Eek eek! - Jennings Bryan spins in his grave: "Chimpanzees are so closely related to humans that they should properly be considered as members of the human family, according to new genetic research." [BBC] In the early 1900's, Jennings Bryan offered $100 in cash to anyone who signed an affidavit declaring that he personally was descended from an ape.
posted by troutfishing on May 20, 2003 - 45 comments

From Big Bang to Humankind

Cosmic Evolution -- Particulate, Galactic, Stellar, Planetary, Chemical, Biological, Cultural (Via the Exploratorium)
posted by WolfDaddy on May 13, 2003 - 1 comment

Pests Turning Genetically Modified Pesticides Into Food

An article in the Independent newspaper reports that pests have started thriving on poisons genetically implanted in crops.

It seems that before, the organic pesticide used, was effective because it was only sprayed occasionally (once or twice a year) and the pests didn't have time to develop resistance.

With the pesticide being accessible throughout the whole crop-cycle, the pests have adapted, and now thrive on the poison, which they now regard as a food source, growing even larger than normal, and rendering a weapon in the arsenal against pests, entirely ineffective.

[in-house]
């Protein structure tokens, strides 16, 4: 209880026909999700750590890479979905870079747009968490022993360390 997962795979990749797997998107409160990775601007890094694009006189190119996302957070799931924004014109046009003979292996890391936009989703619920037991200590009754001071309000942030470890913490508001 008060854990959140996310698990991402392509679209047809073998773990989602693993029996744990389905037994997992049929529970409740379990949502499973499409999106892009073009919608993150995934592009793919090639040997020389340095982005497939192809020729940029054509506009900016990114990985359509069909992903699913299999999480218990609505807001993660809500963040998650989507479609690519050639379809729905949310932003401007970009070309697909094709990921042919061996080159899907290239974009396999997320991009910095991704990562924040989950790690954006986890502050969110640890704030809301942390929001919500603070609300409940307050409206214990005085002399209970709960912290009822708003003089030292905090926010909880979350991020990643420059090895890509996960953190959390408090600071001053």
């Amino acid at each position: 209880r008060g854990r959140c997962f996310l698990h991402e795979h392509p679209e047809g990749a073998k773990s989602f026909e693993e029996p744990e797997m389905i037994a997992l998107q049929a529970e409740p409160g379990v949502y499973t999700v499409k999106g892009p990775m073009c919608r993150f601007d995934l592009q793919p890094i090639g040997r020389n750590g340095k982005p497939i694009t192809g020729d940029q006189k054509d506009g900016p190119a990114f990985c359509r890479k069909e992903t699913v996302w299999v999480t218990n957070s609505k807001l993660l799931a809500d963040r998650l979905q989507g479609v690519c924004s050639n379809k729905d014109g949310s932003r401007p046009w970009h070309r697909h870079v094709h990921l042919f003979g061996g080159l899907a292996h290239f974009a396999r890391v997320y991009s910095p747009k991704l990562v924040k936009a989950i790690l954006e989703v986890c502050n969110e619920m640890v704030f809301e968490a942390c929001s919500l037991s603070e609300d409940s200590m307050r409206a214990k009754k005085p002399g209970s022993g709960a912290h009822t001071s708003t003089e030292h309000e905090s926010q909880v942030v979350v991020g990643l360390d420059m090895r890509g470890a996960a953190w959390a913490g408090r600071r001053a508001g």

posted by Blue Stone on Apr 18, 2003 - 15 comments

Darwin Day

Happy Darwin Day! Darwin Day is February 12th, the date of birth of Charles Darwin in the year 1809, at Shrewsbury, England. On this date, and throughout the month, people from all over the world are honoring the life, work and influence of Charles Darwin with events and activities which celebrate humanity and the science in our lives. While you're celebrating you may want to see who has won awards in his name or perhaps buy a sticker or see if there's a darwinday event near you
posted by bitdamaged on Feb 12, 2003 - 15 comments

Working against evolution?

In an article called "The Sociobiological Conceit", Gene Callahan says darwinism is logically flawed and inherently self-contradictory: "if moral ideas are simply an 'illusion' fostered on us by our genes then so are all of our other ideas – including the ideas of sociobiology!". Callahan, fyi, belongs to the ultra-libertarian circles of the Mises Institute and LewRockwell. Would any of the evolutionists among us care to politely refute him?
posted by 111 on Feb 7, 2003 - 20 comments

Don't believe in evolution? Don't get a recommendation.